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Trump condemned after calling for partial 'termination' of constitution over his election lie

Former U.S. president Donald Trump faced rebuke Sunday from officials in both parties after calling for the "termination" of parts of the constitution over his lie that the 2020 election was stolen.

Senior House Republican says he 'vehemently' disagrees with former U.S. president

Former U.S. president Donald Trump speaks during an event at his Mar-a-Lago residence in Palm Beach, Fla., on Nov. 15. (Joe Raedle/Getty Images)

Former U.S. president Donald Trump faced rebuke Sunday from officials in both parties after calling for the "termination" of parts of the constitution over his lie that the 2020 election was stolen.

Trump, who announced last month that he is running again for president, made the claim over the weekend on his Truth Social media platform.

"A Massive Fraud of this type and magnitude allows for the termination of all rules, regulations, and articles, even those found in the Constitution," he wrote. "Our great 'Founders' did not want, and would not condone, False & Fraudulent Elections!"

Incoming House Democratic leader Hakeem Jeffries on Sunday described Trump's statement as strange and extreme, and said Republicans will have to make a choice whether to continue embracing Trump's anti-democratic views.

"Republicans are going to have to work out their issues with the former president and decide whether they're going to break from him and return to some semblance of reasonableness or continue to lean in to the extremism, not just of Trump, but Trumpism," Jeffries said on ABC's This Week.

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Trump, who is the first president to be impeached twice and whose term ended with his supporters violently storming the U.S. Capitol in a deadly bid to halt the peaceful transition of power on Jan. 6, 2021, faces escalating criminal investigations, including several that could lead to indictments. They include the probe into classified documents seized by the FBI from Mar-a-Lago, and ongoing state and federal inquiries related to efforts to overturn the results of the 2020 presidential election.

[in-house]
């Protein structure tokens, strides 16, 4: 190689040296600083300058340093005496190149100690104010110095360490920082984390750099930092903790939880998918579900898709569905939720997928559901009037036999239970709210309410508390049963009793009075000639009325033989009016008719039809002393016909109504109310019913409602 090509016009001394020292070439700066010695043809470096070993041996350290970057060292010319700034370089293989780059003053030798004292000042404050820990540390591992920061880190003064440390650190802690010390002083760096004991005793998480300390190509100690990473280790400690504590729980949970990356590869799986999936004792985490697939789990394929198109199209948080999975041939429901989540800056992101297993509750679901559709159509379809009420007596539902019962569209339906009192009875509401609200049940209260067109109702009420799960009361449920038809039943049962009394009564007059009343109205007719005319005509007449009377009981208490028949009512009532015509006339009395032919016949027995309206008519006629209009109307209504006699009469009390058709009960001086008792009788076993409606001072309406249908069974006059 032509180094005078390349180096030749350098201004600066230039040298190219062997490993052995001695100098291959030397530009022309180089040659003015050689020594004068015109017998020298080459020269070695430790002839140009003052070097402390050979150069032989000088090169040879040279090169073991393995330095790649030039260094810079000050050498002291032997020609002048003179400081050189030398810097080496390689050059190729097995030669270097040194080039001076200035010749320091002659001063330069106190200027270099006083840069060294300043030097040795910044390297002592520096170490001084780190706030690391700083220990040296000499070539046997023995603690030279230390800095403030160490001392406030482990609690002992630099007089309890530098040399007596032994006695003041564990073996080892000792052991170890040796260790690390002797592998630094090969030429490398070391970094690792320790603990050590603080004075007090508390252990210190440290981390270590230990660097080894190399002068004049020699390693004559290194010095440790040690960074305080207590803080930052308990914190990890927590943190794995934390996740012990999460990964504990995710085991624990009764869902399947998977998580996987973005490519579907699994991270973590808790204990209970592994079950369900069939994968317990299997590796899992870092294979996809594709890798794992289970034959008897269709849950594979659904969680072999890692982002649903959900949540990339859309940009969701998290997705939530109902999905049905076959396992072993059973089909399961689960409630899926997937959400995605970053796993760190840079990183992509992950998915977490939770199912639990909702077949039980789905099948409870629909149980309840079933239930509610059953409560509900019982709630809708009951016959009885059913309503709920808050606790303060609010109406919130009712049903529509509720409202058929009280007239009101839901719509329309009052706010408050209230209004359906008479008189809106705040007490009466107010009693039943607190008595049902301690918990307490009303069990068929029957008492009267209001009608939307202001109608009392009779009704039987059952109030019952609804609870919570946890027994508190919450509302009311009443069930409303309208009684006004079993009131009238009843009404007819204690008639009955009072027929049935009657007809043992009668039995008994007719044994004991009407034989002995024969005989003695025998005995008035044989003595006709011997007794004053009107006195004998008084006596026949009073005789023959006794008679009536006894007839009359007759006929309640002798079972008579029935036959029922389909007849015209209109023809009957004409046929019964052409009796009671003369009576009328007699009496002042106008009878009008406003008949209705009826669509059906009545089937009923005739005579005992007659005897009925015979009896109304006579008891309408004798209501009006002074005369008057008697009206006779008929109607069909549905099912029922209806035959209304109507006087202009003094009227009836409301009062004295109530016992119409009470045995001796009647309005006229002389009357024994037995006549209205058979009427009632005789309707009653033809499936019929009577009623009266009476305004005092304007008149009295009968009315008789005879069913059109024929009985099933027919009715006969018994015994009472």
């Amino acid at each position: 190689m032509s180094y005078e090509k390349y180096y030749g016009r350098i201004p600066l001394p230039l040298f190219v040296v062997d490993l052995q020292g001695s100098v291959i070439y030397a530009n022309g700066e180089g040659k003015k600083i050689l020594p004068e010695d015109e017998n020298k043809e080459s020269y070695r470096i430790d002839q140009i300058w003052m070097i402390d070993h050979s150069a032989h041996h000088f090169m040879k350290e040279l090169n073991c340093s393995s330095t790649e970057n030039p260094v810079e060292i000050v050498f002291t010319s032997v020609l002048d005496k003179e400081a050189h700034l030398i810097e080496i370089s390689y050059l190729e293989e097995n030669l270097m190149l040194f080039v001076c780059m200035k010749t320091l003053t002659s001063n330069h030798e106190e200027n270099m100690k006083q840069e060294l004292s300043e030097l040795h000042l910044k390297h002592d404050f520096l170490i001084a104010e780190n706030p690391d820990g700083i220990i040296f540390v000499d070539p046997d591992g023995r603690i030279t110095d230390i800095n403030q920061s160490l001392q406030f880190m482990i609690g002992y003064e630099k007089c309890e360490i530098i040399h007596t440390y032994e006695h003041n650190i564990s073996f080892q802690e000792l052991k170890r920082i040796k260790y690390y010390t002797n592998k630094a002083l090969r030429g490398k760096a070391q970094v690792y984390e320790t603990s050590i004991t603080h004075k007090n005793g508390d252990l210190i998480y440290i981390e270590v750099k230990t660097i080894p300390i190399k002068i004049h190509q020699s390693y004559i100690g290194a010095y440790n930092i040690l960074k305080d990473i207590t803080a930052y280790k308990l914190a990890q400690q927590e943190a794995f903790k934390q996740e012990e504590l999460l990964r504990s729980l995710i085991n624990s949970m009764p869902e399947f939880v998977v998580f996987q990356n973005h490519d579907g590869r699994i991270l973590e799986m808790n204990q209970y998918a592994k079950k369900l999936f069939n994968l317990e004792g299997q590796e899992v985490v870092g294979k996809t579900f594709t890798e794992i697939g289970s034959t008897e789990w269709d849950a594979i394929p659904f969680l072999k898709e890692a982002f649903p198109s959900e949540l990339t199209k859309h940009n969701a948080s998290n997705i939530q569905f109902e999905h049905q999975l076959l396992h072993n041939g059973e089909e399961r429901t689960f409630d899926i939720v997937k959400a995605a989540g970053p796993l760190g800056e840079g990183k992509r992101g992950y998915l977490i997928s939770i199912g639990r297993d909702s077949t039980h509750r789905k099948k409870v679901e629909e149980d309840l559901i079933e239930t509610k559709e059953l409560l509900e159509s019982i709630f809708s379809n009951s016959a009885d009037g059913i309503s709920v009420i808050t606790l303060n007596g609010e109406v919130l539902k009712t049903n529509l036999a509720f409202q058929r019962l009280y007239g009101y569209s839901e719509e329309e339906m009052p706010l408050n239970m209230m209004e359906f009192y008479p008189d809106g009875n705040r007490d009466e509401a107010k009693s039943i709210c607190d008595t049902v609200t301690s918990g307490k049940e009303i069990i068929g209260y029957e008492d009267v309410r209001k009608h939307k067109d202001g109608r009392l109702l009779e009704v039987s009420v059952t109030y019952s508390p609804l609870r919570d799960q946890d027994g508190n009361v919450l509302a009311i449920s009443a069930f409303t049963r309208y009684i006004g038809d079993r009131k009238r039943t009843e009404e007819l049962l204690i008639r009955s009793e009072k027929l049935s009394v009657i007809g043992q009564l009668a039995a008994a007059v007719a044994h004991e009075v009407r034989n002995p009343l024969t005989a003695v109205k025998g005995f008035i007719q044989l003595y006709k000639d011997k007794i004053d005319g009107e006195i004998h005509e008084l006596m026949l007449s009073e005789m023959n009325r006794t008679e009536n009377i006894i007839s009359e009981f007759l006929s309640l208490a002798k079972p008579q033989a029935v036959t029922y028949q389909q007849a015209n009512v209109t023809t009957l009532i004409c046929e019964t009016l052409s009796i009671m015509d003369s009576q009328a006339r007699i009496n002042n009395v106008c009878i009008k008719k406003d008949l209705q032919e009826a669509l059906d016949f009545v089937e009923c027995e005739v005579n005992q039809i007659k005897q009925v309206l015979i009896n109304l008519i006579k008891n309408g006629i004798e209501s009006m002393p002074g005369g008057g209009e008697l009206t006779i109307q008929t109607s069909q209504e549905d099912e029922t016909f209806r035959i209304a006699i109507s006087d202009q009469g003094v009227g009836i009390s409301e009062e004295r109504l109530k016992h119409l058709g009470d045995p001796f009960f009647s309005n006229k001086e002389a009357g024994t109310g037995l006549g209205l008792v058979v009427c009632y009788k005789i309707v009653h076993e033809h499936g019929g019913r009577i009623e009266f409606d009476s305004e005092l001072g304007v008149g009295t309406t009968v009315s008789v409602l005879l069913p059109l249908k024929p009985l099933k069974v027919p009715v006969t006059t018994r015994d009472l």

Asked about Trump's comments Sunday, Rep. Mike Turner of Ohio, the top Republican on the House intelligence committee, said he "vehemently" disagrees and "absolutely" condemns the remarks, saying they should be a factor as Republicans decide who should lead their party in 2024.

"There is a political process that has to go forward before anybody is a front-runner or anybody is even the candidate for the party," he said on the CBS show Face the Nation. "I believe that people certainly are going to take into consideration a statement like this as they evaluate a candidate."

Mike Lawler, a Republican from New York who was elected to the House of Representatives in last month's midterm elections, also objected to the remarks, saying it was time to stop focusing on the "grievances of prior elections."

"The constitution is set for a reason, to protect the rights of every American," Lawler said on CNN's State of the Union. "I think the former president would be well advised to focus on the future, if he is going to run for president again."

Trump's comments came after Twitter's new owner, Elon Musk, said he would reveal how Twitter engaged in "free speech suppression" leading up to the 2020 election. But files released Friday, which focused on the tech company's confused response to a story about Biden's son Hunter, do not show Democrats trying to limit the story.

Senate's majority leader, Democrat Chuck Schumer:

The White House on Saturday assailed Trump, saying: "You cannot only love America when you win."

"The American Constitution is a sacrosanct document that for over 200 years has guaranteed that freedom and the rule of law prevail in our great country," spokesperson Andrew Bates said in a statement. "Attacking the Constitution and all it stands for is anathema to the soul of our nation."

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